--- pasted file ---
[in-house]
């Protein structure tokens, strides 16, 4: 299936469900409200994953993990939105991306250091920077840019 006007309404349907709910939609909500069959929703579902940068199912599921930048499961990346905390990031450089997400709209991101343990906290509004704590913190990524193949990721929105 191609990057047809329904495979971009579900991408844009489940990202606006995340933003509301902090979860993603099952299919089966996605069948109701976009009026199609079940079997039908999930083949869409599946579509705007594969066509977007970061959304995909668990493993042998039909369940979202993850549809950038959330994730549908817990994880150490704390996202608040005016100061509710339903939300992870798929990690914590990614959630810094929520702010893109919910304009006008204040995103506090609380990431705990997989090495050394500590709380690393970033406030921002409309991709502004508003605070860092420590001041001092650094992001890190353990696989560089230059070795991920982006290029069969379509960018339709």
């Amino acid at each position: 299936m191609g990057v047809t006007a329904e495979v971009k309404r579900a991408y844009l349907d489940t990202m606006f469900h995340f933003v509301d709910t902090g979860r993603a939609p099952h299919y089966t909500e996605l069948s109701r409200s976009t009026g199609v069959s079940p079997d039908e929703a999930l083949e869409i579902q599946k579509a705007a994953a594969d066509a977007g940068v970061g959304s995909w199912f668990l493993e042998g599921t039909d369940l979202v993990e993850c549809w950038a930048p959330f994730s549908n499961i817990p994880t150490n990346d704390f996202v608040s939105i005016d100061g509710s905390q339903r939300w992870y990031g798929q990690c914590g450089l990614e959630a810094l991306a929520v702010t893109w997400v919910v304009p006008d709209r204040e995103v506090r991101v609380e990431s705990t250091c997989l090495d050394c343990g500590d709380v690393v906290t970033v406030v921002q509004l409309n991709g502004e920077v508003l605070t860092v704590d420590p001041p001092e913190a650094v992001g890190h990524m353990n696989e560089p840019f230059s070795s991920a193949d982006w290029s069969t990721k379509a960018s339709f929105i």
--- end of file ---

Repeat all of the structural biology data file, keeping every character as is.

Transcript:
[in-house]
């Protein structure tokens, strides 16, 4: 299936469900409200994953993990939105991306250091920077840019 006007309404349907709910939609909500069959929703579902940068199912599921930048499961990346905390990031450089997400709209991101343990906290509004704590913190990524193949990721929105 191609990057047809329904495979971009579900991408844009489940990202606006995340933003509301902090979860993603099952299919089966996605069948109701976009009026199609079940079997039908999930083949869409599946579509705007594969066509977007970061959304995909668990493993042998039909369940979202993850549809950038959330994730549908817990994880150490704390996202608040005016100061509710339903939300992870798929990690914590990614959630810094929520702010893109919910304009006008204040995103506090609380990431705990997989090495050394500590709380690393970033406030921002409309991709502004508003605070860092420590001041001092650094992001890190353990696989560089230059070795991920982006290029069969379509960018339709």
């Amino acid at each position: 299936m191609g990057v047809t006007a329904e495979v971009k309404r579900a991408y844009l349907d489940t990202m606006f469900h995340f933003v509301d709910t902090g979860r993603a939609p099952h299919y089966t909500e996605l069948s109701r409200s976009t009026g199609v069959s079940p079997d039908e929703a999930l083949e869409i579902q599946k579509a705007a994953a594969d066509a977007g940068v970061g959304s995909w199912f668990l493993e042998g599921t039909d369940l979202v993990e993850c549809w950038a930048p959330f994730s549908n499961i817990p994880t150490n990346d704390f996202v608040s939105i005016d100061g509710s905390q339903r939300w992870y990031g798929q990690c914590g450089l990614e959630a810094l991306a929520v702010t893109w997400v919910v304009p006008d709209r204040e995103v506090r991101v609380e990431s705990t250091c997989l090495d050394c343990g500590d709380v690393v906290t970033v406030v921002q509004l409309n991709g502004e920077v508003l605070t860092v704590d420590p001041p001092e913190a650094v992001g890190h990524m353990n696989e560089p840019f230059s070795s991920a193949d982006w290029s069969t990721k379509a960018s339709f929105i």